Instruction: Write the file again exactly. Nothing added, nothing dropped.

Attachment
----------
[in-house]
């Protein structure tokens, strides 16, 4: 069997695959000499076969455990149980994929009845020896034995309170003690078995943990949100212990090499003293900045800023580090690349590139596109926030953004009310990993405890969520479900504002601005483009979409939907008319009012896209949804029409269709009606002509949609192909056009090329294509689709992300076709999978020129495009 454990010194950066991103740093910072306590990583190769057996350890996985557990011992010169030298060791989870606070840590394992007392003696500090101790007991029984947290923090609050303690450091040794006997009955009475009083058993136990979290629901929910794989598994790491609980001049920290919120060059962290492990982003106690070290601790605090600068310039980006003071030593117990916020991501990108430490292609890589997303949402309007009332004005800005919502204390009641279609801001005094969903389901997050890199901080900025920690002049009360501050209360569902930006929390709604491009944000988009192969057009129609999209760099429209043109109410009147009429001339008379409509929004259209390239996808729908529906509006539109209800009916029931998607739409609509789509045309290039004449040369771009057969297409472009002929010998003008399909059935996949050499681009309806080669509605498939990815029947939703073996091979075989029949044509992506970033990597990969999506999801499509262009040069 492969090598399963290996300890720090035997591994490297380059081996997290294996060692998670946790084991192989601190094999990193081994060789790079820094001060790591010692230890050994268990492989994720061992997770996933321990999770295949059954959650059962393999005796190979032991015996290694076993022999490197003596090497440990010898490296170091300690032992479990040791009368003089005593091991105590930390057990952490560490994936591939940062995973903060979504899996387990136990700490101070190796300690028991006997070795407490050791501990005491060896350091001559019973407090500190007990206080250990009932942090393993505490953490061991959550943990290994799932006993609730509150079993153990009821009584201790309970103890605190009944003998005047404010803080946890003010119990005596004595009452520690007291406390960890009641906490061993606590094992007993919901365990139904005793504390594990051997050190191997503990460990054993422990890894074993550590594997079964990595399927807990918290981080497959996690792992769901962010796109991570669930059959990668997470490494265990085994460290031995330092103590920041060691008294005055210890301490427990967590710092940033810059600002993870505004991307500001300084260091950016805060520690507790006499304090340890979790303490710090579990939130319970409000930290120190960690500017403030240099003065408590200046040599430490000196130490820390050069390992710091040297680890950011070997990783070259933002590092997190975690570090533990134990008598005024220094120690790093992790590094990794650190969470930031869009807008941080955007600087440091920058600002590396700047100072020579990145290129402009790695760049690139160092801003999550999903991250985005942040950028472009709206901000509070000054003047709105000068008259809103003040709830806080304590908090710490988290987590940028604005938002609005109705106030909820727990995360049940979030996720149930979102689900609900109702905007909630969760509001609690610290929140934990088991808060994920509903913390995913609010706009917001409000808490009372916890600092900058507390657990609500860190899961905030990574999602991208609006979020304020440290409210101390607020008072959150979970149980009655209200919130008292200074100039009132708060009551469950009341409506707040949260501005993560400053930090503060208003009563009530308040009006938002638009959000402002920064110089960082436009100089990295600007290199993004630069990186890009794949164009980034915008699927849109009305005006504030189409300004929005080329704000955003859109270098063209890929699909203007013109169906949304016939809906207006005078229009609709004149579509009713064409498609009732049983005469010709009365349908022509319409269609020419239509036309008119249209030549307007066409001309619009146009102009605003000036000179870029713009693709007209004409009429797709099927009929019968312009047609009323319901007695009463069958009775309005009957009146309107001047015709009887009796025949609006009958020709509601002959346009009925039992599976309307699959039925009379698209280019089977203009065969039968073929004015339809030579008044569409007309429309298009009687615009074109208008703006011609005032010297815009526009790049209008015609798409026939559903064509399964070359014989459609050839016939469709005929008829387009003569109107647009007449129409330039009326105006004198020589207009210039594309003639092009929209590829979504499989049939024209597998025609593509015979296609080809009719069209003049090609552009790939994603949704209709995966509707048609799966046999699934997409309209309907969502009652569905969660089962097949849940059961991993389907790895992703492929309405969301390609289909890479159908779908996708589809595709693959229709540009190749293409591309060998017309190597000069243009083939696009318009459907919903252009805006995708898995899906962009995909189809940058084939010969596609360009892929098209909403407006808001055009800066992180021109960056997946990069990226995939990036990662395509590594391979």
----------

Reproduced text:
[in-house]
């Protein structure tokens, strides 16, 4: 069997695959000499076969455990149980994929009845020896034995309170003690078995943990949100212990090499003293900045800023580090690349590139596109926030953004009310990993405890969520479900504002601005483009979409939907008319009012896209949804029409269709009606002509949609192909056009090329294509689709992300076709999978020129495009 454990010194950066991103740093910072306590990583190769057996350890996985557990011992010169030298060791989870606070840590394992007392003696500090101790007991029984947290923090609050303690450091040794006997009955009475009083058993136990979290629901929910794989598994790491609980001049920290919120060059962290492990982003106690070290601790605090600068310039980006003071030593117990916020991501990108430490292609890589997303949402309007009332004005800005919502204390009641279609801001005094969903389901997050890199901080900025920690002049009360501050209360569902930006929390709604491009944000988009192969057009129609999209760099429209043109109410009147009429001339008379409509929004259209390239996808729908529906509006539109209800009916029931998607739409609509789509045309290039004449040369771009057969297409472009002929010998003008399909059935996949050499681009309806080669509605498939990815029947939703073996091979075989029949044509992506970033990597990969999506999801499509262009040069 492969090598399963290996300890720090035997591994490297380059081996997290294996060692998670946790084991192989601190094999990193081994060789790079820094001060790591010692230890050994268990492989994720061992997770996933321990999770295949059954959650059962393999005796190979032991015996290694076993022999490197003596090497440990010898490296170091300690032992479990040791009368003089005593091991105590930390057990952490560490994936591939940062995973903060979504899996387990136990700490101070190796300690028991006997070795407490050791501990005491060896350091001559019973407090500190007990206080250990009932942090393993505490953490061991959550943990290994799932006993609730509150079993153990009821009584201790309970103890605190009944003998005047404010803080946890003010119990005596004595009452520690007291406390960890009641906490061993606590094992007993919901365990139904005793504390594990051997050190191997503990460990054993422990890894074993550590594997079964990595399927807990918290981080497959996690792992769901962010796109991570669930059959990668997470490494265990085994460290031995330092103590920041060691008294005055210890301490427990967590710092940033810059600002993870505004991307500001300084260091950016805060520690507790006499304090340890979790303490710090579990939130319970409000930290120190960690500017403030240099003065408590200046040599430490000196130490820390050069390992710091040297680890950011070997990783070259933002590092997190975690570090533990134990008598005024220094120690790093992790590094990794650190969470930031869009807008941080955007600087440091920058600002590396700047100072020579990145290129402009790695760049690139160092801003999550999903991250985005942040950028472009709206901000509070000054003047709105000068008259809103003040709830806080304590908090710490988290987590940028604005938002609005109705106030909820727990995360049940979030996720149930979102689900609900109702905007909630969760509001609690610290929140934990088991808060994920509903913390995913609010706009917001409000808490009372916890600092900058507390657990609500860190899961905030990574999602991208609006979020304020440290409210101390607020008072959150979970149980009655209200919130008292200074100039009132708060009551469950009341409506707040949260501005993560400053930090503060208003009563009530308040009006938002638009959000402002920064110089960082436009100089990295600007290199993004630069990186890009794949164009980034915008699927849109009305005006504030189409300004929005080329704000955003859109270098063209890929699909203007013109169906949304016939809906207006005078229009609709004149579509009713064409498609009732049983005469010709009365349908022509319409269609020419239509036309008119249209030549307007066409001309619009146009102009605003000036000179870029713009693709007209004409009429797709099927009929019968312009047609009323319901007695009463069958009775309005009957009146309107001047015709009887009796025949609006009958020709509601002959346009009925039992599976309307699959039925009379698209280019089977203009065969039968073929004015339809030579008044569409007309429309298009009687615009074109208008703006011609005032010297815009526009790049209008015609798409026939559903064509399964070359014989459609050839016939469709005929008829387009003569109107647009007449129409330039009326105006004198020589207009210039594309003639092009929209590829979504499989049939024209597998025609593509015979296609080809009719069209003049090609552009790939994603949704209709995966509707048609799966046999699934997409309209309907969502009652569905969660089962097949849940059961991993389907790895992703492929309405969301390609289909890479159908779908996708589809595709693959229709540009190749293409591309060998017309190597000069243009083939696009318009459907919903252009805006995708898995899906962009995909189809940058084939010969596609360009892929098209909403407006808001055009800066992180021109960056997946990069990226995939990036990662395509590594391979």